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Maintaining Composure

So we buried my grandfather in law Miguel Solis today. It was a beautiful ceremony, and I was a pal bearer for one section, and was also the photographer.  It is definitely not the first funeral I’ve photographed.  Sadly it is one of a few, but this one I think because in some respects, I emphasized  greatly with losing a father.   And during the course of the day, watching people break down in tears almost had breaking down as well.

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During the course of this shoot, I’ve wondered how photographers during war can distance themselves from the events they see before them.  Sometimes, I think having a camera in front of me at all times helps shield and distances me from what is going on, but clearly that is just a false sense of security.   The most touching thing I saw was one of Miguel’s best bud.  He is an older gentleman, and can barely stand up straight.  I know today, I’m sure he struggled to put on his best clothes, and went to say good by to his good friend.   I’ve captured his friend below, pushing the casket out of the church.

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It made me so happy and sad, as I hope my friends would do the same for me one day.  And how lucky they were to be best buds.  It’ s not often you find them, and at their ages, I’m sure they lose a lot of friends and it just gets harder, and more lonesome as the years go on.  That was the first moment I nearly lost my composure.

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Another instance was when one of the members of the band held on the the casket. I did not know that they knew each other, but the loving expression on his face told me otherwise. My photographer’s instinct kicked in, and I knew there was a moment that needed to be captured. Another random thought crept in my head. I’m actually actively scanning and seeking powerful, emotional, or poignant moments to capture. And I felt a little exploitive.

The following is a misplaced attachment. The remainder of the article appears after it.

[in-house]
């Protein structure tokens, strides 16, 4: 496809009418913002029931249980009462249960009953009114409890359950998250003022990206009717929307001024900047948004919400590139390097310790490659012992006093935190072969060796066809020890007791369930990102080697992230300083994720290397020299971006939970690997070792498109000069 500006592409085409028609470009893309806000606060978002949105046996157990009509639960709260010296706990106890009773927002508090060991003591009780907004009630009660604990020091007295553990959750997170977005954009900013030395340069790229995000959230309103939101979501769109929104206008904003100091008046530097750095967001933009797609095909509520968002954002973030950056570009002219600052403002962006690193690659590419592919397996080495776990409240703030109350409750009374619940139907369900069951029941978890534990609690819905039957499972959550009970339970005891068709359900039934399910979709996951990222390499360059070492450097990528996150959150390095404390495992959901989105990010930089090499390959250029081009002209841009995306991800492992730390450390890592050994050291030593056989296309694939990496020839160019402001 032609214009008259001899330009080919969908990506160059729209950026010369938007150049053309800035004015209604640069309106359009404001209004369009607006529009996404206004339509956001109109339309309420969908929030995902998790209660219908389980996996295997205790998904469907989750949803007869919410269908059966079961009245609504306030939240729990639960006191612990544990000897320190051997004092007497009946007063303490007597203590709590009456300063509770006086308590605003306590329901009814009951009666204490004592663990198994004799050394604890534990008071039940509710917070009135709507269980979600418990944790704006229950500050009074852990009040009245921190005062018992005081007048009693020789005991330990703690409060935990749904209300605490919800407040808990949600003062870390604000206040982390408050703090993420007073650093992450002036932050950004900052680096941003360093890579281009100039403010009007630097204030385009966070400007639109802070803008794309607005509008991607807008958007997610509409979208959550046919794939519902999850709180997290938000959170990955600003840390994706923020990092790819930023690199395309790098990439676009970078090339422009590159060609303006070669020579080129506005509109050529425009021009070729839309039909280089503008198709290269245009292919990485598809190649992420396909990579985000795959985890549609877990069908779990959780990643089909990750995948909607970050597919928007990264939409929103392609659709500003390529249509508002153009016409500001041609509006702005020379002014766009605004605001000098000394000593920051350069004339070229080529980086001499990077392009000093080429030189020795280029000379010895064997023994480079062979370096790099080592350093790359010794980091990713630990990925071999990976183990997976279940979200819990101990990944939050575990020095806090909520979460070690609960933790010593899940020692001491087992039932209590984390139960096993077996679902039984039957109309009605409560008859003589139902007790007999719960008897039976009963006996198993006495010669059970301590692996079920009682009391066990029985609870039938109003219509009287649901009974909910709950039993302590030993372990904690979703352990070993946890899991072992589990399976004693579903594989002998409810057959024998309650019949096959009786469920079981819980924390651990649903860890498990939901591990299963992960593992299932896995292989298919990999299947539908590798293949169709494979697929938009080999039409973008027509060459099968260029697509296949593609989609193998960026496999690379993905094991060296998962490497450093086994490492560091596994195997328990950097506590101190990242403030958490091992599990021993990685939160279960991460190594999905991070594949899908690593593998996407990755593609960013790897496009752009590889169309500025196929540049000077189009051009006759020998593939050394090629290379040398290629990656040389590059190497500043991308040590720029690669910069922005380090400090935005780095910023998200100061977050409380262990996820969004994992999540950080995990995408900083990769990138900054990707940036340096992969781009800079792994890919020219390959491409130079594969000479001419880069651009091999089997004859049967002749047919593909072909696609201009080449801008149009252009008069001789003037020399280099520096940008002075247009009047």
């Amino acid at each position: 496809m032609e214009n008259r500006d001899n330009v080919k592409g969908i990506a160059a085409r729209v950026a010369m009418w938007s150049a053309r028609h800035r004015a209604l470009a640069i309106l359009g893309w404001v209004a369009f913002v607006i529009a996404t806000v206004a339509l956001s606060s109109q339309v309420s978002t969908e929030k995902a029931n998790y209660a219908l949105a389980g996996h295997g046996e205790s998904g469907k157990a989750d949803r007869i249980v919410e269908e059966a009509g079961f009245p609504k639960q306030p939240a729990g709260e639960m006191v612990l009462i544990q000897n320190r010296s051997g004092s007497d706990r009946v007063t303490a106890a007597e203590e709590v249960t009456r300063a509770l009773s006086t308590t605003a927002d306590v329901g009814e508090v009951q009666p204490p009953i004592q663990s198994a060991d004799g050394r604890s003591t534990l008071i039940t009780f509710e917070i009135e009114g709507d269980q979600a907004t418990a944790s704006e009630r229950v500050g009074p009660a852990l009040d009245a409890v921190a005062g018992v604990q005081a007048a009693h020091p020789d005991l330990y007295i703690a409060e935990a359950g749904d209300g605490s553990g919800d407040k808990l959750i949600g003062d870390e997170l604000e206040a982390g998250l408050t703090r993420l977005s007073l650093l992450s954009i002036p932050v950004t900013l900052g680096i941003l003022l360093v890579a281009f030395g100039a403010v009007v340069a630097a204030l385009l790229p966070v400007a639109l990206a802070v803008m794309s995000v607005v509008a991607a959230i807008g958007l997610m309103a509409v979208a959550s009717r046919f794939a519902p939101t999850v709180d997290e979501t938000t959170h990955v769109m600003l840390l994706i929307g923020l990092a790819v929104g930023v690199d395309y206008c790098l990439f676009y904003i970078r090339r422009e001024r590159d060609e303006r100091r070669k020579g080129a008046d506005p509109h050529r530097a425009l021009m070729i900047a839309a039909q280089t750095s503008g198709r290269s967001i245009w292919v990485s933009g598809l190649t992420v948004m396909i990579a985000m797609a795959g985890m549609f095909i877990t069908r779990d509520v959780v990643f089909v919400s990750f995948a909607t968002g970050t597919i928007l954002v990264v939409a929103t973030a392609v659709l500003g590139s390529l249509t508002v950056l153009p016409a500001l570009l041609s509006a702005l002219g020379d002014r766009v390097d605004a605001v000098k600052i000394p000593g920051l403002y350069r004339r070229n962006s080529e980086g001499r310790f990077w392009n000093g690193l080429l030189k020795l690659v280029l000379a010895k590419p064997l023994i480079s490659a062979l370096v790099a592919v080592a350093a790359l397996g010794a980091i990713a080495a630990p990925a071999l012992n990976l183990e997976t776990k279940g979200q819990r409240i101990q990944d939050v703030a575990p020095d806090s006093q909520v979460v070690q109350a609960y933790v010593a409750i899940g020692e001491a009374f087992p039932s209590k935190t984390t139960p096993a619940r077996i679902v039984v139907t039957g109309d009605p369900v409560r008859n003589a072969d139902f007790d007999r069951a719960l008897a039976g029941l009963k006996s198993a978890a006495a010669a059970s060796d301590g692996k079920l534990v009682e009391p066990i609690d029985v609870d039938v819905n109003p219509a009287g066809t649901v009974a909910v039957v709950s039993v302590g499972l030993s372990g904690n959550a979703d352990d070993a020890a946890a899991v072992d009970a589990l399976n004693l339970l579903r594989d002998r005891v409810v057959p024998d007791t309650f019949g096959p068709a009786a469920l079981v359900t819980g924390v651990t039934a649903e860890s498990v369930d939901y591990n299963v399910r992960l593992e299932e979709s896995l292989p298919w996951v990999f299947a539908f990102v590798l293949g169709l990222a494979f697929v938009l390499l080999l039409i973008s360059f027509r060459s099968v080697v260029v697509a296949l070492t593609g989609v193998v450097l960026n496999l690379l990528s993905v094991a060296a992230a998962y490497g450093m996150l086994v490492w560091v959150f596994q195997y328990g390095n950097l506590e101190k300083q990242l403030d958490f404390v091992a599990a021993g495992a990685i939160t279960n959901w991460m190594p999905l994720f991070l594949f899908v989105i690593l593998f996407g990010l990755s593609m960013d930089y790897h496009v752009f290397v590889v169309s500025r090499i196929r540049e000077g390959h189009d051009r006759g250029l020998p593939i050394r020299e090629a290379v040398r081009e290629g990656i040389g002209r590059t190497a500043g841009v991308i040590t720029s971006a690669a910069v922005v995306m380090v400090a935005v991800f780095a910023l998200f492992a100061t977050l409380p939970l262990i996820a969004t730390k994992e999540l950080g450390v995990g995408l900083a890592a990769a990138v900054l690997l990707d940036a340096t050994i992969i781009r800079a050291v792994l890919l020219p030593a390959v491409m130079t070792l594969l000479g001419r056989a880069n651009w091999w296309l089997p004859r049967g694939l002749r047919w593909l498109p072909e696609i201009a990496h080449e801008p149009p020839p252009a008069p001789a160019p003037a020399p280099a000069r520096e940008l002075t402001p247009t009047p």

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Again, my thoughts went back to what it must be like to be a journalist or a photographer in third world countries or extreme places. You just can’t help but be attached somehow emotionally, and the moment you stop. What then? What would it mean? Just another job? Carry on?

Another moment I thought was touching were these two brothers. I know I have my disagreements with my own brother and no family is perfect. So when I see two brothers hanging out or doing things together, I would be remiss if I didn’t think of my own brother, and how cool it would be to have such a relationship.

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I’ve spoken and hung out with Grandpa Miguel every Christmas Eve for the past 5 years now, and I think it is a tradition that I will be sad to see go. Rest in peace Miguel. Until we meet again.